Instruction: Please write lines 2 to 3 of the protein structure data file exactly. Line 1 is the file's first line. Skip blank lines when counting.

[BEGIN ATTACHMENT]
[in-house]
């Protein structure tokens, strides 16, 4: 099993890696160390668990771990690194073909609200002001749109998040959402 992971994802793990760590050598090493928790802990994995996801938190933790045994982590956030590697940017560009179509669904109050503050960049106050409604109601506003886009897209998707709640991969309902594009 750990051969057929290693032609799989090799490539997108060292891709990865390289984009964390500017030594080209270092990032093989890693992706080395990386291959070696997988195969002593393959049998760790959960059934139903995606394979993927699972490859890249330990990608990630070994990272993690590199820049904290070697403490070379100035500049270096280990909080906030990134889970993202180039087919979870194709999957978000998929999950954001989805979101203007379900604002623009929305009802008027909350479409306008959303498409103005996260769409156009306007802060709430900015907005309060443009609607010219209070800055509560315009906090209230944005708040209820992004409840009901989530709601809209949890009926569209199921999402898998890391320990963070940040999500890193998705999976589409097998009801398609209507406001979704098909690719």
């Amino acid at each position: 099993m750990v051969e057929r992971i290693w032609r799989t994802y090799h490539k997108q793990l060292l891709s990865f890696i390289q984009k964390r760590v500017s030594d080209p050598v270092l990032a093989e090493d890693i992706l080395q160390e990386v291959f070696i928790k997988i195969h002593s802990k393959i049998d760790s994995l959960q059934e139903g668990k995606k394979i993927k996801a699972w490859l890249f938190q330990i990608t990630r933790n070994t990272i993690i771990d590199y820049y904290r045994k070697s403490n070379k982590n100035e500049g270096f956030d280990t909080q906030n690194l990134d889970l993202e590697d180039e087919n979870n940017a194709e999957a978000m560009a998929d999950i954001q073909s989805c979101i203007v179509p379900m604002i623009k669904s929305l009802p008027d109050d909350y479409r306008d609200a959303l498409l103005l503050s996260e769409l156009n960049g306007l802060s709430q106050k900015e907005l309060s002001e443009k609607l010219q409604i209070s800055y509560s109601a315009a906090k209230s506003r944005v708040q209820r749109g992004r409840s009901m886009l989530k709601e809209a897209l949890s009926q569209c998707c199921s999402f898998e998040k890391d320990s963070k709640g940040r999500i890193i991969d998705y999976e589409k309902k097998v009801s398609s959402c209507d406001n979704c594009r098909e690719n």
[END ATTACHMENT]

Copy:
């Protein structure tokens, strides 16, 4: 099993890696160390668990771990690194073909609200002001749109998040959402 992971994802793990760590050598090493928790802990994995996801938190933790045994982590956030590697940017560009179509669904109050503050960049106050409604109601506003886009897209998707709640991969309902594009 750990051969057929290693032609799989090799490539997108060292891709990865390289984009964390500017030594080209270092990032093989890693992706080395990386291959070696997988195969002593393959049998760790959960059934139903995606394979993927699972490859890249330990990608990630070994990272993690590199820049904290070697403490070379100035500049270096280990909080906030990134889970993202180039087919979870194709999957978000998929999950954001989805979101203007379900604002623009929305009802008027909350479409306008959303498409103005996260769409156009306007802060709430900015907005309060443009609607010219209070800055509560315009906090209230944005708040209820992004409840009901989530709601809209949890009926569209199921999402898998890391320990963070940040999500890193998705999976589409097998009801398609209507406001979704098909690719």
């Amino acid at each position: 099993m750990v051969e057929r992971i290693w032609r799989t994802y090799h490539k997108q793990l060292l891709s990865f890696i390289q984009k964390r760590v500017s030594d080209p050598v270092l990032a093989e090493d890693i992706l080395q160390e990386v291959f070696i928790k997988i195969h002593s802990k393959i049998d760790s994995l959960q059934e139903g668990k995606k394979i993927k996801a699972w490859l890249f938190q330990i990608t990630r933790n070994t990272i993690i771990d590199y820049y904290r045994k070697s403490n070379k982590n100035e500049g270096f956030d280990t909080q906030n690194l990134d889970l993202e590697d180039e087919n979870n940017a194709e999957a978000m560009a998929d999950i954001q073909s989805c979101i203007v179509p379900m604002i623009k669904s929305l009802p008027d109050d909350y479409r306008d609200a959303l498409l103005l503050s996260e769409l156009n960049g306007l802060s709430q106050k900015e907005l309060s002001e443009k609607l010219q409604i209070s800055y509560s109601a315009a906090k209230s506003r944005v708040q209820r749109g992004r409840s009901m886009l989530k709601e809209a897209l949890s009926q569209c998707c199921s999402f898998e998040k890391d320990s963070k709640g940040r999500i890193i991969d998705y999976e589409k309902k097998v009801s398609s959402c209507d406001n979704c594009r098909e690719n």